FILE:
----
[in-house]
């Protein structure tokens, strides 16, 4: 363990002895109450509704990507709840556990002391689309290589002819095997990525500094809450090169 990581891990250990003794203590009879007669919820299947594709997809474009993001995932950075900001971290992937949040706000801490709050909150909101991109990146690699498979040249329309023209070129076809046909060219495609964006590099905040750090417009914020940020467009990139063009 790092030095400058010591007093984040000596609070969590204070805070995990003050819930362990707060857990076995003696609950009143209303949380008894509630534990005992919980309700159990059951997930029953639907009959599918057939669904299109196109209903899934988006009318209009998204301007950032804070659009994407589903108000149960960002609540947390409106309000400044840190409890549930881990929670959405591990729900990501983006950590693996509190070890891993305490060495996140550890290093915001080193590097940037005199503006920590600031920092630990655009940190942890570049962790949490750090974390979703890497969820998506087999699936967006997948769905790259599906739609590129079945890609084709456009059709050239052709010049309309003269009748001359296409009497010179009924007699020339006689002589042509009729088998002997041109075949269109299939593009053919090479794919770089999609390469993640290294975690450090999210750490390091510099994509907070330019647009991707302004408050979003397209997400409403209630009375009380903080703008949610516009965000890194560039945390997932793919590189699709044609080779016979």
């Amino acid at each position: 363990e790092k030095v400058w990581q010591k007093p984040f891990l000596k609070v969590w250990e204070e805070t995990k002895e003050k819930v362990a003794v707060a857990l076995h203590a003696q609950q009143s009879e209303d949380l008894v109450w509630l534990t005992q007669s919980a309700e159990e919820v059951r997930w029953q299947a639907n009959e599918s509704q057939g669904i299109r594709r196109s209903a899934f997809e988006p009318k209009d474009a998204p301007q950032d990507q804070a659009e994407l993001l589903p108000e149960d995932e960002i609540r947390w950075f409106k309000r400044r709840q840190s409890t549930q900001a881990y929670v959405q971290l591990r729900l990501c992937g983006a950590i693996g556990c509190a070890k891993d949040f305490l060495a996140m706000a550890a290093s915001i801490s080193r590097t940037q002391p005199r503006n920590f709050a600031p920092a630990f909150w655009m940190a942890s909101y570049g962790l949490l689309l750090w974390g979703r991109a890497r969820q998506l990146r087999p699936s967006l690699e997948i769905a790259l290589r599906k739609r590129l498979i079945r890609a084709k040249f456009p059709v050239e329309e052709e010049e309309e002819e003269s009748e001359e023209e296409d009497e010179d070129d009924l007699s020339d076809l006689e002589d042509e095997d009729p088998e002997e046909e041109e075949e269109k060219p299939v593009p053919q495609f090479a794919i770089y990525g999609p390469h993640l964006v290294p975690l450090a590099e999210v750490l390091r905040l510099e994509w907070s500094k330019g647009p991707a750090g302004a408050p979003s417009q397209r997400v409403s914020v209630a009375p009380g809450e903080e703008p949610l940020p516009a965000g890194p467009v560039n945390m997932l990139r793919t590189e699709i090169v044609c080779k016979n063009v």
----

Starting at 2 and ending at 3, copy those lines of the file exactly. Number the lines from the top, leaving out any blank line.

């Protein structure tokens, strides 16, 4: 363990002895109450509704990507709840556990002391689309290589002819095997990525500094809450090169 990581891990250990003794203590009879007669919820299947594709997809474009993001995932950075900001971290992937949040706000801490709050909150909101991109990146690699498979040249329309023209070129076809046909060219495609964006590099905040750090417009914020940020467009990139063009 790092030095400058010591007093984040000596609070969590204070805070995990003050819930362990707060857990076995003696609950009143209303949380008894509630534990005992919980309700159990059951997930029953639907009959599918057939669904299109196109209903899934988006009318209009998204301007950032804070659009994407589903108000149960960002609540947390409106309000400044840190409890549930881990929670959405591990729900990501983006950590693996509190070890891993305490060495996140550890290093915001080193590097940037005199503006920590600031920092630990655009940190942890570049962790949490750090974390979703890497969820998506087999699936967006997948769905790259599906739609590129079945890609084709456009059709050239052709010049309309003269009748001359296409009497010179009924007699020339006689002589042509009729088998002997041109075949269109299939593009053919090479794919770089999609390469993640290294975690450090999210750490390091510099994509907070330019647009991707302004408050979003397209997400409403209630009375009380903080703008949610516009965000890194560039945390997932793919590189699709044609080779016979």
């Amino acid at each position: 363990e790092k030095v400058w990581q010591k007093p984040f891990l000596k609070v969590w250990e204070e805070t995990k002895e003050k819930v362990a003794v707060a857990l076995h203590a003696q609950q009143s009879e209303d949380l008894v109450w509630l534990t005992q007669s919980a309700e159990e919820v059951r997930w029953q299947a639907n009959e599918s509704q057939g669904i299109r594709r196109s209903a899934f997809e988006p009318k209009d474009a998204p301007q950032d990507q804070a659009e994407l993001l589903p108000e149960d995932e960002i609540r947390w950075f409106k309000r400044r709840q840190s409890t549930q900001a881990y929670v959405q971290l591990r729900l990501c992937g983006a950590i693996g556990c509190a070890k891993d949040f305490l060495a996140m706000a550890a290093s915001i801490s080193r590097t940037q002391p005199r503006n920590f709050a600031p920092a630990f909150w655009m940190a942890s909101y570049g962790l949490l689309l750090w974390g979703r991109a890497r969820q998506l990146r087999p699936s967006l690699e997948i769905a790259l290589r599906k739609r590129l498979i079945r890609a084709k040249f456009p059709v050239e329309e052709e010049e309309e002819e003269s009748e001359e023209e296409d009497e010179d070129d009924l007699s020339d076809l006689e002589d042509e095997d009729p088998e002997e046909e041109e075949e269109k060219p299939v593009p053919q495609f090479a794919i770089y990525g999609p390469h993640l964006v290294p975690l450090a590099e999210v750490l390091r905040l510099e994509w907070s500094k330019g647009p991707a750090g302004a408050p979003s417009q397209r997400v409403s914020v209630a009375p009380g809450e903080e703008p949610l940020p516009a965000g890194p467009v560039n945390m997932l990139r793919t590189e699709i090169v044609c080779k016979n063009v």